When Samsung released the Galaxy Note 7 smartphone two weeks ago, it appeared to have a critical and commercial hit, selling an estimated 2.5 million units.
Then the big, fiery letdown. The South Korean electronics giant suspended sales and announced a recall, after discovering batteries of some phones exploded while they were charging.
The major recall of a well-received product in a fiercely competitive market is a blow to any manufacturer. But it is particularly stinging for Samsung, which is in a pitched battle with LG and Apple, both of which are expected to announce new smartphones next week.
Samsung has capitalized on a recent decline in interest in Apple’s iPhone, last quarter posting its strongest profits in two years on sales of the Galaxy S7 and S7 Edge. Rivals are circling. In addition to Apple and LG, the company faces increased international competition from Android rivals HTC, Lenovo and Huawei.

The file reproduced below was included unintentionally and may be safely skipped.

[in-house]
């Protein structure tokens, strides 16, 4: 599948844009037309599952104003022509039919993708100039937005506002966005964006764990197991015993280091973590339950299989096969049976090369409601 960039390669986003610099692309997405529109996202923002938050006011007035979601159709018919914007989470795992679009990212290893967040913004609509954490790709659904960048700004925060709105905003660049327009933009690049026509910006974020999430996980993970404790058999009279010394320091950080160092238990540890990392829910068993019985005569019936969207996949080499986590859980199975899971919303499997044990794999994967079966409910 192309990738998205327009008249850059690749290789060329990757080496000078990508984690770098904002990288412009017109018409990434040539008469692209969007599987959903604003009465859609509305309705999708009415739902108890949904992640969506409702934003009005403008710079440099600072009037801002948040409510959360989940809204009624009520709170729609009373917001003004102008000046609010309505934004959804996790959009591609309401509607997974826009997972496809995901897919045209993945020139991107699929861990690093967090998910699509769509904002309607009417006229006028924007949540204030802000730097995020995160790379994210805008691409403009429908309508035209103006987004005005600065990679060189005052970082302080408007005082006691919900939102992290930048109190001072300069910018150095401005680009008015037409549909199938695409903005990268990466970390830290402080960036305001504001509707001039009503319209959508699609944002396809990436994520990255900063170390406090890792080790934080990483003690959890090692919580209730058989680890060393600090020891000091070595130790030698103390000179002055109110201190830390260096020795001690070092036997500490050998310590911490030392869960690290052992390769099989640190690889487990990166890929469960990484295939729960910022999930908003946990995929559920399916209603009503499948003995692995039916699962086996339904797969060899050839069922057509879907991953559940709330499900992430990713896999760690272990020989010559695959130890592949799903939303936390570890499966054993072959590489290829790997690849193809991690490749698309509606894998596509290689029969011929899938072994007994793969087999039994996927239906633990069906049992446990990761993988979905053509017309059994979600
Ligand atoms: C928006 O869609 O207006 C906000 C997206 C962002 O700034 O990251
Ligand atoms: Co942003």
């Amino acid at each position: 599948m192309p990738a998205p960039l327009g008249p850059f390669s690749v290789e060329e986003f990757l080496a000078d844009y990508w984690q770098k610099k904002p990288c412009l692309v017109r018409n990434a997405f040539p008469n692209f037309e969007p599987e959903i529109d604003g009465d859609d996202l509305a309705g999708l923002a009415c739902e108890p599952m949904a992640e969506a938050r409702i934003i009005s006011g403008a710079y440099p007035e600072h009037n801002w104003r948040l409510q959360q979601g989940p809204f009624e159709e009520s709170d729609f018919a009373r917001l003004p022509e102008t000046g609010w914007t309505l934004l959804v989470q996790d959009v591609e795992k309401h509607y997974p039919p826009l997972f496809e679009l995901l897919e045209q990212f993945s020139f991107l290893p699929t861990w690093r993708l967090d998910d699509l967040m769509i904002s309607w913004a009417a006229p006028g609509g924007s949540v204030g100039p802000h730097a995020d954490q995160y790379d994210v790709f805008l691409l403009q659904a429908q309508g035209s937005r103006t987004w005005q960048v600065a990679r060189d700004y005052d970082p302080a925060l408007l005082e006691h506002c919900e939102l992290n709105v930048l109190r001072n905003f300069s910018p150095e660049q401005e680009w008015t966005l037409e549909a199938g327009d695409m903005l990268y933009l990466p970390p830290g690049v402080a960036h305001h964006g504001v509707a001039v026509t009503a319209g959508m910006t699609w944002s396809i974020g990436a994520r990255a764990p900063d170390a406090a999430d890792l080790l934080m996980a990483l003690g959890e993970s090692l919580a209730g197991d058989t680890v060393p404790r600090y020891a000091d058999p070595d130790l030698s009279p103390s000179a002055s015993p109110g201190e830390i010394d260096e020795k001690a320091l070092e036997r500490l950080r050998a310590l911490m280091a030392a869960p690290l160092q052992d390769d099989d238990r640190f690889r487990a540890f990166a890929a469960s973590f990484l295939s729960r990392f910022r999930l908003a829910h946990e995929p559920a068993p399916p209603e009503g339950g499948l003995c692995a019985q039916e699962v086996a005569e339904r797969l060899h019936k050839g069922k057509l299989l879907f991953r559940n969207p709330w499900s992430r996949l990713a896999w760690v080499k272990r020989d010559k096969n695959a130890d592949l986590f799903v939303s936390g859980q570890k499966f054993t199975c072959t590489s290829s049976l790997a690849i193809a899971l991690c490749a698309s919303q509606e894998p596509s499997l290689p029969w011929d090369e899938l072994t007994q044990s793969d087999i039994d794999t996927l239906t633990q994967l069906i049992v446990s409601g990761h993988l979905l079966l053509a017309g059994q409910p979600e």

In a cooling smartphone market worldwide, the Note 7 situation could make an Android user consider an iOS device, but more likely could “make me want to go to another Android maker like LG,” says Tuong Nguyen, principal analyst with research firm Gartner.
“It’s a pretty tough time in the industry because all the vendors are struggling with keeping consumers regularly updating their devices and anything that puts a hiccup in that is noteworthy,” Nguyen says.
While Samsung increased its global sales of smartphones by about 6% in the second quarter of 2016, overall sales of mobile phones worldwide contracted by 0.5%, according to Gartner.
Samsung is the global leader in smartphone sales, selling 76.7 million in Q2 2016; Apple is No. 2 with 44.4 million sold.
For Samsung, the timing couldn’t be worse, say analysts.
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SOURCE: USA Today, Jon Swartz and Mike Snider